My copy of Gerald Durrell’s My family and Other Animals reminds me of its past owner, an assiduous reader, who had underlined every alternate word and had scrawled synonyms in pencil in the margins. For several years, that was my thesaurus. A whole slew of books evokes no declarative memory but a vague, generic image of yellow, stained, paperback, but is bound to a strong emotional recollection.
As is it is often the case, I found it increasingly difficult to separate the real from the written. I started—unconsciously at first, then deliberately—to speak like the way people I had met in my books spoke. Events unfolded in reality that I had already witnessed in Linotype. I was moved by the force of destiny that propelled heroes to fame and others to tragedy, troubled by the fickleness writers displayed in treating their characters: like they were puppets. Finding the uncaring randomness of the world shaping even my life, I sought to regain control—if not in this world—then in mine.
Like all good things, I realised with sudden panic that something had changed, that something had ended. Books no longer have the power to dissolve the hard walls around me, no longer can they repaint the sky lapis-lazuli and connect my pulse to that of the protagonist. Looking into a mirror one sunny winter morning, I realised it had been months since I had read a book.
The real tragedy wasn’t that infrequent reading had made me so cold and cynical that I had lost the faculty to believe, to immerse myself totally in alternate realities. No, the real tragedy was that it was the other way around.
The last book I read with wonder was Gene Wolfe’s The Fifth Head of Cerebrus. (For sentimental reasons, I consider it sacrosanct to criticism.) The idea that one of the finest books—the story of how I learnt to read, and read—was now at an end, slowly suffused through my life. Like many wonderful books, my story has a beginning and has an end.
Unlike all wonderful books, it can only be read once.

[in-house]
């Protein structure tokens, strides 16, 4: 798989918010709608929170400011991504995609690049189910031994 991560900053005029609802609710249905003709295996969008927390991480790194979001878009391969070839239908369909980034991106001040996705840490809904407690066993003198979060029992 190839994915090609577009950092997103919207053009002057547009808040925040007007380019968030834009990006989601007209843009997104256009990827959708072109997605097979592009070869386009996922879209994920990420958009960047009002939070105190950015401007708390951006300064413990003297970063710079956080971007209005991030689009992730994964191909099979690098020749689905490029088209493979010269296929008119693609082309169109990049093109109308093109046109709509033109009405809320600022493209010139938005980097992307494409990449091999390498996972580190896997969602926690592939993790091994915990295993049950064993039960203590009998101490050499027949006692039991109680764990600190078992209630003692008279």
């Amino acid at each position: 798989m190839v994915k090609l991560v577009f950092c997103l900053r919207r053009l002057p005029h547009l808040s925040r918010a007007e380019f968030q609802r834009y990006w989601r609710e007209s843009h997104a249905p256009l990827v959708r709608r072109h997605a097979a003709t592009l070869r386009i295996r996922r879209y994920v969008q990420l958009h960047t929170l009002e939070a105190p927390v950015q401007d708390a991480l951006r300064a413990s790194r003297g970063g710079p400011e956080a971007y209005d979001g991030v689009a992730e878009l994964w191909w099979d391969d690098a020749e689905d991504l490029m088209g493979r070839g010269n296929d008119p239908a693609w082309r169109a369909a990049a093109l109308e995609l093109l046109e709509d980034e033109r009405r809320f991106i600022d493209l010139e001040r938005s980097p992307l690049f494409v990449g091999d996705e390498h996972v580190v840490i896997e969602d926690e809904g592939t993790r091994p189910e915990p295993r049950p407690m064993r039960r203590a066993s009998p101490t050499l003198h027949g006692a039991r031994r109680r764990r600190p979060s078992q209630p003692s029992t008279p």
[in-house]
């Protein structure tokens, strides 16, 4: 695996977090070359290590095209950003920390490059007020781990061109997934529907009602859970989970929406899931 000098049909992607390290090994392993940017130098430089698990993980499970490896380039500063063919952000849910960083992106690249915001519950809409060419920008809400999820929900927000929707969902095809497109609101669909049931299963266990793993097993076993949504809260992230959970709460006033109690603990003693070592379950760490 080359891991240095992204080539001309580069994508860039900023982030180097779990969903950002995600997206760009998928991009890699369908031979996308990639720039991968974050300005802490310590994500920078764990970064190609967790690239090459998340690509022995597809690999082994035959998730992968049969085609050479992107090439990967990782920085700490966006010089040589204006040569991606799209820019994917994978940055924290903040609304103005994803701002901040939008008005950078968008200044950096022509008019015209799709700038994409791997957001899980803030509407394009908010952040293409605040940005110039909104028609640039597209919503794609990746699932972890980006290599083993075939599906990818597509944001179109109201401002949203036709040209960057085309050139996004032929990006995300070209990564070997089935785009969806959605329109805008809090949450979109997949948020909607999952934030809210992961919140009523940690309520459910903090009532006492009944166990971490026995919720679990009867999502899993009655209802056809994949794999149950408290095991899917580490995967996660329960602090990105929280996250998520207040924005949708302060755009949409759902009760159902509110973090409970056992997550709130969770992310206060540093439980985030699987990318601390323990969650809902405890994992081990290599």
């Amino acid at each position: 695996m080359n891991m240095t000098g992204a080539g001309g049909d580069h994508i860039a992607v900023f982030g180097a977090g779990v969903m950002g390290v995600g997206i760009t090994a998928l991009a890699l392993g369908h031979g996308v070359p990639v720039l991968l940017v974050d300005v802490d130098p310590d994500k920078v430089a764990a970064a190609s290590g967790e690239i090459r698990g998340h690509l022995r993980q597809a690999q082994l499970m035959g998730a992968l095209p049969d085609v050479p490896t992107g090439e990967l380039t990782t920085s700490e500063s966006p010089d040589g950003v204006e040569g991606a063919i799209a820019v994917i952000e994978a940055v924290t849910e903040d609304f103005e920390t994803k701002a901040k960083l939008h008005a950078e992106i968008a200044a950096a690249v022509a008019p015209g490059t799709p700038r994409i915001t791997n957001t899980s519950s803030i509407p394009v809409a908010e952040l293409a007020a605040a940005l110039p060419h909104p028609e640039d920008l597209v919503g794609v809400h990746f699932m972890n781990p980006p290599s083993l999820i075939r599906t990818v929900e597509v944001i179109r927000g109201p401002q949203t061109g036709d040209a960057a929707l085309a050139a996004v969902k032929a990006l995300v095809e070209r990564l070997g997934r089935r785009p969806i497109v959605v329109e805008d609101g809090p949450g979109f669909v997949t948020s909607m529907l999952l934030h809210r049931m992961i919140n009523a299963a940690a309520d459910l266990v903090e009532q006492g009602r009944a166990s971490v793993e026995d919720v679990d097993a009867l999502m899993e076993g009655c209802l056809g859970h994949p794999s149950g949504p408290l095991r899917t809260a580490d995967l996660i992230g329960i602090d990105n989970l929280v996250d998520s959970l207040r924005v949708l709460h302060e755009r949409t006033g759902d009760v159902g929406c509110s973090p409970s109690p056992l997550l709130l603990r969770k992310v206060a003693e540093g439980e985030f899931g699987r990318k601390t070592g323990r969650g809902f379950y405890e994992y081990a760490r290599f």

Writing comes with a heavy price: one loses innocence. I had seen fantastic worlds and watched grand tales unfold, and now, having seen the process of creation, the magic had seeped out of it, making a conman of the wizard. Several extremely unpleasant people intruded into my life and taught me to read ‘critically’. They turned me into a machine that deconstructed text, counted commas and winced at clichés. I learnt how Lawrence Durrell also wrote a book about his family’s stay in Corfu. In Lawrence’s book, Gerald Durrell is entirely absent. In Gerald Durrell’s book, Lawrence’s wife—who was with them all the time—is never mentioned.
The powerful flux of time hurtles us all through the leaves of our lives. When we start, we can’t read. We inevitably skip over the funny parts, regretting it when we arrive at the heavy chapters, and have no way to go ahead—or go back. There are pages where the letters are smudged, the text unclear, and where we are confused and indecisive. And from time to time, we come to blank pages, that we need to fill out ourselves if we are to get on with the story. And finally, there are times when the leaves turn yellow, when the changing of the seasons nudges us gently into the glyph-free winter of uninterrupted white, of ceasing to exist. When we come to the epilogue, when there is a great cold distance between the last full stop and the blurb on the dust jacket, we must wish, for lack of ultimate choice, that it was a good book, and look forward to reading it again.